Lost Irish musical genius finally getting recognition

Michael O’Shea, a talented experimental musician who died in 1991, was the definition of enigmatic

While in London, Michael O’Shea would perform in Covent Garden and on the tube passageways of the West End. The instrument he is playing, which he called Mo Chara, was made out of a door he found in a skip. Photograph: Edward Graham Lewis

While in London, Michael O’Shea would perform in Covent Garden and on the tube passageways of the West End. The instrument he is playing, which he called Mo Chara, was made out of a door he found in a skip. Photograph: Edward Graham Lewis

 

 “The music echoes in the emptiness. It reminds us where we came from and where we’re bound.” David Mutti Clark was referring to the blues in his book Professor Brown Shoes Teaches the Blues, but the idea easily applies to music made in our own recent past. Songs left behind, resigned to obscurity, until an inquisitive soul recovers it from the ether so that others may reconsider the art that comes from a place a little more.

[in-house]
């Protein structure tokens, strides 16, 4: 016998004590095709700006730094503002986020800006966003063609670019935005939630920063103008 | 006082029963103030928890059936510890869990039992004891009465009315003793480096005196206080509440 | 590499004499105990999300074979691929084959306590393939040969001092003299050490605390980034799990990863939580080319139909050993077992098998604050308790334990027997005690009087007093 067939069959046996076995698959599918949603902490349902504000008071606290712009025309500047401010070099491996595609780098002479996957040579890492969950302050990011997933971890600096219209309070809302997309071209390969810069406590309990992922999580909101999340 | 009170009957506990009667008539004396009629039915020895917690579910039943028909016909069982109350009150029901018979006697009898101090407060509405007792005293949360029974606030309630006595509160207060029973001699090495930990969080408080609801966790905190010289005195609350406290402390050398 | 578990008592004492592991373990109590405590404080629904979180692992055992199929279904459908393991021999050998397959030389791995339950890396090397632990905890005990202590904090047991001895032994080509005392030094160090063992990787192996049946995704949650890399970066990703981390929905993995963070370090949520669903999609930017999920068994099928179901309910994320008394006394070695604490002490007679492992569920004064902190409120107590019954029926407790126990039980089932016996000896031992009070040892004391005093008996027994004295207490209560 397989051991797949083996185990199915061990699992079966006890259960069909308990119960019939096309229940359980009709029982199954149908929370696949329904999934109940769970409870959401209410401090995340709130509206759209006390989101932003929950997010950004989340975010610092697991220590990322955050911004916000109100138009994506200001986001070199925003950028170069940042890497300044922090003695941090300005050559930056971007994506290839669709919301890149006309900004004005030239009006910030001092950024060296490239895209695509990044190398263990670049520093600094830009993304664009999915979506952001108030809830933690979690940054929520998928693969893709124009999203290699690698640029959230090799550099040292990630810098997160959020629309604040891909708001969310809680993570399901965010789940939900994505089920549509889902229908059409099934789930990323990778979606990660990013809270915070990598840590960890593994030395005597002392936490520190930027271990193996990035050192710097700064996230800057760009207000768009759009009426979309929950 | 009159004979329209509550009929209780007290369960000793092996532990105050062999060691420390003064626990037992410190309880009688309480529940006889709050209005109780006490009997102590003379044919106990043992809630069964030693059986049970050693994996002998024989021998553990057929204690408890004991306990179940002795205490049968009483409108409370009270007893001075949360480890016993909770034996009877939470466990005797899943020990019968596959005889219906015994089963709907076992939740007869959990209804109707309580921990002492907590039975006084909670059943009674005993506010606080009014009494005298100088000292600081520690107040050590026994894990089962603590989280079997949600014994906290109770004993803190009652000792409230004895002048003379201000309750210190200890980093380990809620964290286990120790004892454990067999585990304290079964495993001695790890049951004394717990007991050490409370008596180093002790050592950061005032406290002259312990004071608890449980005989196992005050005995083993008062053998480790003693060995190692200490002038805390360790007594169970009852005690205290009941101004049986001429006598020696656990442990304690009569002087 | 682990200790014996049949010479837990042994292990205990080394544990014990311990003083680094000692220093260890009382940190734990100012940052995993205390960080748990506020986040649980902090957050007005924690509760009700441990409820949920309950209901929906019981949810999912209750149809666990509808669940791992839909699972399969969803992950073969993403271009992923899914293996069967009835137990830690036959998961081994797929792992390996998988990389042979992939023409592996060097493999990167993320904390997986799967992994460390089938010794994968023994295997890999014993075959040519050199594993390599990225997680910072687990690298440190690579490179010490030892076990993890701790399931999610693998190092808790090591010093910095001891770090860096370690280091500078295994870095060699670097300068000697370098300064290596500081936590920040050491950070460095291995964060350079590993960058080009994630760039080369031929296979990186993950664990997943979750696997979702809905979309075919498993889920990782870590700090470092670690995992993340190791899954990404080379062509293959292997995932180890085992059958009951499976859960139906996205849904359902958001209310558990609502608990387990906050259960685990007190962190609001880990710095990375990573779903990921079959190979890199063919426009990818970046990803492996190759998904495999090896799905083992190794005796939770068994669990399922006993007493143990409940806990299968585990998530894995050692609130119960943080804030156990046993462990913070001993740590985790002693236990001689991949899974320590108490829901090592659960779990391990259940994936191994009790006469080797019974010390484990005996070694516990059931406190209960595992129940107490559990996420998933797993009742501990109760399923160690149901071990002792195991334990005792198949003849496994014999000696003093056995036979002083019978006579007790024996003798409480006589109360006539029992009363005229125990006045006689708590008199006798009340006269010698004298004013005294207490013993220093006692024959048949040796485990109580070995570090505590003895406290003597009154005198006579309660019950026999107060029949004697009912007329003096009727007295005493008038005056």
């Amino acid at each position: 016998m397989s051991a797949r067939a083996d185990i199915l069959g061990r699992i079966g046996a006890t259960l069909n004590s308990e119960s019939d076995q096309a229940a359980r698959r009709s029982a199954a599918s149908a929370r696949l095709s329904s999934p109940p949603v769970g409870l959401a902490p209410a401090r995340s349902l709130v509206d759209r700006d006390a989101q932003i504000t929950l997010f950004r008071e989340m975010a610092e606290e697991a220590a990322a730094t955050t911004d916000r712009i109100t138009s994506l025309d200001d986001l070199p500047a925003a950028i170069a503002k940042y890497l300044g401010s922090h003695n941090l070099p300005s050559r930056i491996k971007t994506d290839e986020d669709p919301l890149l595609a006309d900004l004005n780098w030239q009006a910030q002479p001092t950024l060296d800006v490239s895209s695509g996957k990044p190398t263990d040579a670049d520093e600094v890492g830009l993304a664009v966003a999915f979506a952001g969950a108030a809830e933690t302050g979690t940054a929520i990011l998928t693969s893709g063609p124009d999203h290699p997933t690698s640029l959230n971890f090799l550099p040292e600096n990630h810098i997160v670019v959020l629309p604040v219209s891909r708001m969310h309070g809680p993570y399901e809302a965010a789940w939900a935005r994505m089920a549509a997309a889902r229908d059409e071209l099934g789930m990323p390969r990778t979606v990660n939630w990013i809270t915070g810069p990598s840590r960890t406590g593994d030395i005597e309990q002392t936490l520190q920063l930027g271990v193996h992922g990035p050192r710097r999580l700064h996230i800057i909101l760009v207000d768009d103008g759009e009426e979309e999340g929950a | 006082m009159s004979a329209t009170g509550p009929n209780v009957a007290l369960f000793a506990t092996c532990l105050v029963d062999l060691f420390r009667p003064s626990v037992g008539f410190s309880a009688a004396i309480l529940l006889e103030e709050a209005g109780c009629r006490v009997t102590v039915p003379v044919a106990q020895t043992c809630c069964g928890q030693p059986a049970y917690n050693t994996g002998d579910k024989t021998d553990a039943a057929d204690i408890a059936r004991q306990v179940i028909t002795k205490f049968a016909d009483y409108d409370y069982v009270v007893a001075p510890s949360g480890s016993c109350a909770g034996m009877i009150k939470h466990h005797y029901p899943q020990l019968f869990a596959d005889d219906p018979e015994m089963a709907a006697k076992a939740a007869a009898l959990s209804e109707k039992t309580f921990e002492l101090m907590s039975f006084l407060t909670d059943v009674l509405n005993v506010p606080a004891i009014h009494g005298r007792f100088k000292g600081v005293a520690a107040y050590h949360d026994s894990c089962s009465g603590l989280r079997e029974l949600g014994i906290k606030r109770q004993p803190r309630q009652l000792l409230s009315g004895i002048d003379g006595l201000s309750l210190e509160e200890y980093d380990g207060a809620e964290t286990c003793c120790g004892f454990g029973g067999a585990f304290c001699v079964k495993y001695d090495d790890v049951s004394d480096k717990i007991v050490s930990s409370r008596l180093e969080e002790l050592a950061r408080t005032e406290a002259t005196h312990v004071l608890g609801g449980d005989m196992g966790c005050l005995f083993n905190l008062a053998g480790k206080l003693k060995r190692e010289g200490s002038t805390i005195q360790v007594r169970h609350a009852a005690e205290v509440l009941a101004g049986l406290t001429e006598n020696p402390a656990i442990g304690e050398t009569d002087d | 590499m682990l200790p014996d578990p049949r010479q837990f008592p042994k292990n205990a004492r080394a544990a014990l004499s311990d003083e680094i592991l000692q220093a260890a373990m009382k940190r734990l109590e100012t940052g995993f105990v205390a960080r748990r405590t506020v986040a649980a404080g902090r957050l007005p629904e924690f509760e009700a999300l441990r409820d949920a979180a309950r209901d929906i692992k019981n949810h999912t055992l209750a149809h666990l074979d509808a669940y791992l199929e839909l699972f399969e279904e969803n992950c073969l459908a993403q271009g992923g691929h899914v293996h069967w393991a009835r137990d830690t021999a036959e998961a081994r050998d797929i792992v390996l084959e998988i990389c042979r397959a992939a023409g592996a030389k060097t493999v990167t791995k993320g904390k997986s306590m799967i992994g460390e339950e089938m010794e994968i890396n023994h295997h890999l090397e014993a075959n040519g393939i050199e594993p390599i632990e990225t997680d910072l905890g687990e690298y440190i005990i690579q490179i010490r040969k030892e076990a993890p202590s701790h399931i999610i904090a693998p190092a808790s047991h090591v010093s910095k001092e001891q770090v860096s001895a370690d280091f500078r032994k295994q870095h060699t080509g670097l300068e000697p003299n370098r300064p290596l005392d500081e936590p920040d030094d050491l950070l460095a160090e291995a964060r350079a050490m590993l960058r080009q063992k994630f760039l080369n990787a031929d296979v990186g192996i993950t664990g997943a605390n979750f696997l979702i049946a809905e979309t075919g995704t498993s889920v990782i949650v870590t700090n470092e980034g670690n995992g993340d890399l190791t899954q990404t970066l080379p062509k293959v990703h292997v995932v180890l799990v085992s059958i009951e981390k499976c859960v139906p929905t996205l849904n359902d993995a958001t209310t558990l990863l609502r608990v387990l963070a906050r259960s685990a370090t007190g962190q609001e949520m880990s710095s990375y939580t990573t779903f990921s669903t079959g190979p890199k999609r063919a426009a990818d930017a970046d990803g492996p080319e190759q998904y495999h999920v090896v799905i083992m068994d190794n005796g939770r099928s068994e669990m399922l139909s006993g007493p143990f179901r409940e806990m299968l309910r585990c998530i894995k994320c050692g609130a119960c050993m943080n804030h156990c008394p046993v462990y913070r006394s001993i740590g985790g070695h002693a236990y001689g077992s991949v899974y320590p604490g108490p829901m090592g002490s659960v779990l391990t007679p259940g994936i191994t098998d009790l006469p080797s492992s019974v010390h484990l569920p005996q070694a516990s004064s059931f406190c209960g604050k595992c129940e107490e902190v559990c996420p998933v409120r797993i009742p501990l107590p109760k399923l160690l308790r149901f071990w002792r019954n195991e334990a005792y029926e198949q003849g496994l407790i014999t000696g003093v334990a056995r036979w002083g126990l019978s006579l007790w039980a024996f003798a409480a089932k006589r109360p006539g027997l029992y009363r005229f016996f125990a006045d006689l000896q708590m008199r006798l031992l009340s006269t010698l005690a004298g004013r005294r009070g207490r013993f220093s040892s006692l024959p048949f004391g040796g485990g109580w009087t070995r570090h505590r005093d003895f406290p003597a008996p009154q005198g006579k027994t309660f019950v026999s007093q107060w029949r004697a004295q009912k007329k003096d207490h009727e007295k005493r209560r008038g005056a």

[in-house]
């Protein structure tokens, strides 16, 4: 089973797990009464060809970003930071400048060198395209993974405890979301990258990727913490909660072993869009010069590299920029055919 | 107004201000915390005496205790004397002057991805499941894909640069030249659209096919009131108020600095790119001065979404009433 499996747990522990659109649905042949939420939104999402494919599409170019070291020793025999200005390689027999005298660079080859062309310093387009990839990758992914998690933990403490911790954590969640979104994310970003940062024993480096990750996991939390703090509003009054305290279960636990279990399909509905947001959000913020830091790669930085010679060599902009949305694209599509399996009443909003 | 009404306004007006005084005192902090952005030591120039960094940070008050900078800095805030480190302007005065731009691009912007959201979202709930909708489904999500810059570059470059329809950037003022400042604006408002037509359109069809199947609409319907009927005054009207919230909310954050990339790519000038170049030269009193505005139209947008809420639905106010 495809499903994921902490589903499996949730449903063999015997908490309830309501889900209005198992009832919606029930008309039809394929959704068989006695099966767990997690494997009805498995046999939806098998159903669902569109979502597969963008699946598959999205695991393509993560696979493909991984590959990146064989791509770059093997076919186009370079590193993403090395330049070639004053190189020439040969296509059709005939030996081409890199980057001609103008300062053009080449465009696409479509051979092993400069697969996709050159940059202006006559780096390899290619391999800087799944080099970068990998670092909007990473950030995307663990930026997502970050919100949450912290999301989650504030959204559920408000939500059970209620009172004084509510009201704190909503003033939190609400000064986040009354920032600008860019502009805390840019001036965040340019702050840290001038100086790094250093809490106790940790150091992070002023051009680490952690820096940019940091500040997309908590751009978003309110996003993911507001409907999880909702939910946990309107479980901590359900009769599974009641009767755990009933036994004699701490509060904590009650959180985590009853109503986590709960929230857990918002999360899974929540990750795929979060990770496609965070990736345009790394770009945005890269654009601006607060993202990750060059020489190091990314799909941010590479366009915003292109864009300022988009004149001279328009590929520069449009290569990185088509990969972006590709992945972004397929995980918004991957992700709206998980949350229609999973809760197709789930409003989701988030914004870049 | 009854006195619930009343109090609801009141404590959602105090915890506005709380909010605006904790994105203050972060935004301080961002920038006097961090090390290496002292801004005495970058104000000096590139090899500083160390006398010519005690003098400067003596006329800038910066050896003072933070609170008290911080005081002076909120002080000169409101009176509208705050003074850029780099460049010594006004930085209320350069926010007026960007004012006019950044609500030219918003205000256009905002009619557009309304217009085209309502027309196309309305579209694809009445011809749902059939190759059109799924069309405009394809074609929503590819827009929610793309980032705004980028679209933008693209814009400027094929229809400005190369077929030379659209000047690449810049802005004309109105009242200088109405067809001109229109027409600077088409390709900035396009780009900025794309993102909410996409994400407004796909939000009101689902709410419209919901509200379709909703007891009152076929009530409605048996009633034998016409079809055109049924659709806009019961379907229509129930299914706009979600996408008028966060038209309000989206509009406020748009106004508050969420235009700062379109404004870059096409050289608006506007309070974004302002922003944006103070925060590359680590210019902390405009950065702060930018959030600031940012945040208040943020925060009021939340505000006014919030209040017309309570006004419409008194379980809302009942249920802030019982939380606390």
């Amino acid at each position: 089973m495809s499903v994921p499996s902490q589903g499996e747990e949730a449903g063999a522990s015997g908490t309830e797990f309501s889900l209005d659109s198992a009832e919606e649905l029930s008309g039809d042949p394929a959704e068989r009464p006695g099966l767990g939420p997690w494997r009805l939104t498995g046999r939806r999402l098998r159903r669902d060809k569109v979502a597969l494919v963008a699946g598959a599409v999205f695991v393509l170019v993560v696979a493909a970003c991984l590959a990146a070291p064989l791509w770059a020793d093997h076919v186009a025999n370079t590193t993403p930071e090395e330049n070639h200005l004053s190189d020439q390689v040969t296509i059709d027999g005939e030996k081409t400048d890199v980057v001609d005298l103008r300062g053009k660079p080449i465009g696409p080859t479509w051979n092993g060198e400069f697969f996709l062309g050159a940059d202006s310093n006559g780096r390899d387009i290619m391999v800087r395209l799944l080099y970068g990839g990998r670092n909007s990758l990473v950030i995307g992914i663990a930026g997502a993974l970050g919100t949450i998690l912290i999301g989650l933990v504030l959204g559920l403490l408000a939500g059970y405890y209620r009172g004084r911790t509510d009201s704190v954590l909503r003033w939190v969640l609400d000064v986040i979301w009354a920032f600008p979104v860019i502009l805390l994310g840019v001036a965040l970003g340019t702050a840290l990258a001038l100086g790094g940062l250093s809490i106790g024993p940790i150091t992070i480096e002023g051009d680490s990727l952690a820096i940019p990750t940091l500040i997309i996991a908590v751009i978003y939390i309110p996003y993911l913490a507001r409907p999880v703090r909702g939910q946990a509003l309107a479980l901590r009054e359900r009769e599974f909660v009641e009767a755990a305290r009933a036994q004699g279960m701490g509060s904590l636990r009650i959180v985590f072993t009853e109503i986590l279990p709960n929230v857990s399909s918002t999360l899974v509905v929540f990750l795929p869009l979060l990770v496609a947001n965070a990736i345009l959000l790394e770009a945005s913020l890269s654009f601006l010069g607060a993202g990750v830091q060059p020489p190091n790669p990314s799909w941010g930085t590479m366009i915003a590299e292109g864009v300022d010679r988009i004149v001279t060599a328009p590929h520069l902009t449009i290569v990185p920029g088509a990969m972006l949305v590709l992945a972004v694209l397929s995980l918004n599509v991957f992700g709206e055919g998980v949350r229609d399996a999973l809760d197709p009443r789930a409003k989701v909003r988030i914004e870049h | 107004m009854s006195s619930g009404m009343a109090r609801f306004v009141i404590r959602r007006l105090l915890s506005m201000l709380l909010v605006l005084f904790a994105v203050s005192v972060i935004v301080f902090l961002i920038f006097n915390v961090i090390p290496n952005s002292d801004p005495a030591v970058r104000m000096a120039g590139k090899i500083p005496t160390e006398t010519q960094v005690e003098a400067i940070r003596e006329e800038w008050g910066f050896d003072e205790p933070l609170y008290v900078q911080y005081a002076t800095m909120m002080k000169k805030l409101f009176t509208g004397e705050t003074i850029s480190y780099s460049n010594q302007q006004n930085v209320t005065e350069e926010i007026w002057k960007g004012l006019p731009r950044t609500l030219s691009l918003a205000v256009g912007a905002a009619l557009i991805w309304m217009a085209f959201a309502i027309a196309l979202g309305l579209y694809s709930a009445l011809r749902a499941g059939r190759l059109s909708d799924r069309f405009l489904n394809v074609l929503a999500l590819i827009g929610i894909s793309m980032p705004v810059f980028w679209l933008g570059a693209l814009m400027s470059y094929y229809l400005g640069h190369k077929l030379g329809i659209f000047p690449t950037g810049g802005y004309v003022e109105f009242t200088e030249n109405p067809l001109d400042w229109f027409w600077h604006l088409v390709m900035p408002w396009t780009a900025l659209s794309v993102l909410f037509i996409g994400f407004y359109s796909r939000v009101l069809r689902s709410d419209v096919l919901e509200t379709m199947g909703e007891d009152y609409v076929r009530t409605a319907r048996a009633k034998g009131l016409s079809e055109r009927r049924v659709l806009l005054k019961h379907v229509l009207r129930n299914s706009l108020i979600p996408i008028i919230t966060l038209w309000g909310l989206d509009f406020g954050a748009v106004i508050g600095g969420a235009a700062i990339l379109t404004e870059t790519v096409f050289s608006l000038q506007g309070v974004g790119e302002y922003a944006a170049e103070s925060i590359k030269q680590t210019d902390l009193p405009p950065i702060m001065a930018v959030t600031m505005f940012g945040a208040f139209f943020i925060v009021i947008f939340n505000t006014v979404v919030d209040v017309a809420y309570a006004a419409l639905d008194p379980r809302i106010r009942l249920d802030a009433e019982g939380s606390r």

The Dublin label and shop All City Records has recently been delving into this unknown with a series of reintroduced gems from Ireland’s past with their Allchival imprint.

Whether it’s Quare Grooves, a compilation of Irish-made Seventies groove and funk or the rerelease of Dublin producer Stano’s debut album of experimentalist new wave from 1983, the label has been recontextualising old music for new worldwide audiences, keen to snap up deluxe reissues from artists previously unknown to all but a few.

For their latest reissue, the label turned its attention to the debut and only release from Michael O’Shea, a nomadic performer born in Newry in 1947 known for his self-made dulcimer-style instrument made out of an old door he found in a skip which featured strings and was played with chopsticks. He called the instrument “Mo Chara” and it was the culmination of a life spent wandering.